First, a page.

A Palestinian boy rests after receiving rations at the Shati refugee camp in Gaza, 5 May 2008. (Wissam Nassar/MaanImages)
JERUSALEM/GAZA, 6 May (IRIN) - Intense political divisions in the Gaza Strip have split people on most issues, except one: the situation has never been worse, nearly everyone agrees.
“I never remember Gaza being this bad,” said one man in his early 40s. “Living here has become a game of survival.” With fuel supplies nearly dry, many people no longer have cooking gas in their homes, leading some to search for alternative methods to make a meal.
“People now are starting to look through the garbage to find combustibles,” a Gazan who works for a large international aid organization told IRIN.
“Even my colleagues have begun to search the garbage bins or the sides of the roads to find wood and plastics to burn so they can cook their food at night,” he said, requesting anonymity so as to not embarrass his friends.
To add to the woes of the needy, UNRWA, the UN agency for Palestine refugees, has said it has been forced to stop food distribution today and is cutting back on other services it normally supplies, owing to the lack of fuel supplies. This is the second time in two weeks it has done this.
Ahmed, a taxi driver from Gaza City, said he ran out of cooking gas at home and he, his wife and their young daughter mostly eat raw vegetables and bread.
The rising cost of food has made matters worse: “Everything is more expensive, all over the world, but because of our situation of unemployment and blockade, it is even harder for us. I am afraid about how I will be able to feed my family,” he said.
Lack of spare parts
He had to sell his taxi a few weeks ago as he could not find spare parts in Gaza to fix it. Only humanitarian aid and basic food supplies have been allowed into the coastal territory since the takeover by the Islamist group Hamas last June.
Like many others, Ahmed converted an older vehicle to run on cooking gas, as the Israeli sanctions on the enclave were not supposed to affect supplies of this fuel. However, since an attack on the Nahal Oz fuel crossing by Palestinian militants, imports have dwindled to just a trickle, and this too has run out.
“I don’t have cooking gas for my food or my car. I paid US$350 for the conversion, and I still can’t work. In the last month I have worked only three days,” he said.
For others the situation has already hit rock-bottom.
“My father is unemployed so I collect garbage so I can sell it and bring home some money for my family,” a young boy recently said while sifting through a bin with his younger brother. Together they manage to make $1.50-$3 a day.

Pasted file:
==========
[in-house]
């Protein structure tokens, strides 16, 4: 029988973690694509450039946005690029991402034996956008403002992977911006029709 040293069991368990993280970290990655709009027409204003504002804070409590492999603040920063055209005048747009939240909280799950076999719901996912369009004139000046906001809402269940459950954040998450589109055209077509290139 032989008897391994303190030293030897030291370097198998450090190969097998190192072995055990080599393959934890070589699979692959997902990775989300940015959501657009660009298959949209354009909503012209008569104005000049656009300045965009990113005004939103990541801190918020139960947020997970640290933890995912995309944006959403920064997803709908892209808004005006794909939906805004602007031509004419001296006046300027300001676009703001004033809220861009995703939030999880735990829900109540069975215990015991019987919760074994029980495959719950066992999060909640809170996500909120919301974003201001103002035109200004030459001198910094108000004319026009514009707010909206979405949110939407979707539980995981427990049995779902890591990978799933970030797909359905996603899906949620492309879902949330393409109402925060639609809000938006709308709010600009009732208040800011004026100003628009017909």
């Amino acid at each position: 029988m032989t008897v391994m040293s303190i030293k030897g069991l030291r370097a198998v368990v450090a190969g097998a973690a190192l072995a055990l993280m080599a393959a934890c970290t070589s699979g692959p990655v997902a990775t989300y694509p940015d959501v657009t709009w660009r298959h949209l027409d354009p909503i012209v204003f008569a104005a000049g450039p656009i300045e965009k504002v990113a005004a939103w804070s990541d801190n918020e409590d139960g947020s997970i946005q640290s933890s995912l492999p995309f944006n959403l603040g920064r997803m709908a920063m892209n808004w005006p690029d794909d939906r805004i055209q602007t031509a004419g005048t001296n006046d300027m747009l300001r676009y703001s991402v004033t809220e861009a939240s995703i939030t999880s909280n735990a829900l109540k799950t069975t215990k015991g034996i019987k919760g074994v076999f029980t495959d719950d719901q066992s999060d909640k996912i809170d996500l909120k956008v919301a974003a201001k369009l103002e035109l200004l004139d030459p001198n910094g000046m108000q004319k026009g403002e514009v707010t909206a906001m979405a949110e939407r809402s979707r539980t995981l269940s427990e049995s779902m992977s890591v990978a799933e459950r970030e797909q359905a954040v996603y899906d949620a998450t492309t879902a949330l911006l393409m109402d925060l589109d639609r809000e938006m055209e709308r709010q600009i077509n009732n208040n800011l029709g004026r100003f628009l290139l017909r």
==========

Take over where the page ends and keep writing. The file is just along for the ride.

Those who still have jobs — not a given due to mounting unemployment — tend to set their alarms earlier and earlier: without fuel for buses and taxis, let alone private cars, people can wait for hours before they manage to get a ride in the general direction of their destination. Bus and taxi fares have gone up two or three times what they were a few moths ago.
Some people have attached contraptions to motorcycles enabling them to carry four or five people, somewhat haphazardly. Others, particularly farmers, have rediscovered their donkeys, which can be a suitable mode of transportation when nothing else is available.
The UN agency for children, UNICEF has also reported a rise in the number of youths not attending school, apparently due to their inability to get there.
“Our chief surgeon had to walk to the hospital when he was called for an emergency. It took him 45 minutes, as he could not get a ride,” Hassan Khalaf, the head of Gaza’s main Shifa hospital, told IRIN.
He has begrudgingly become accustomed to his staff showing up late and some patients saying they cannot come to the medical center at all. Furthermore, the hospital can no longer do its laundry properly as it ran out of generator fuel to run the washing machines.
“This is slowly becoming a dangerous, unhealthy, unsanitary situation,” Khalaf said.
This is also an accurate description of a recent incident in which raw sewage flooded a street in downtown Gaza City, when the pump — out of fuel — stopped working during a power cut.
Millions of liters of sewage are still being dumped into the sea daily. The Gaza Coastal Municipality Water Utilities, responsible for the sewage, has been given 60 bicycles by UNICEF and this is set to become the primary mode of transport for the staff. Even the new Hamas police officers can be seen riding around on bicycles.
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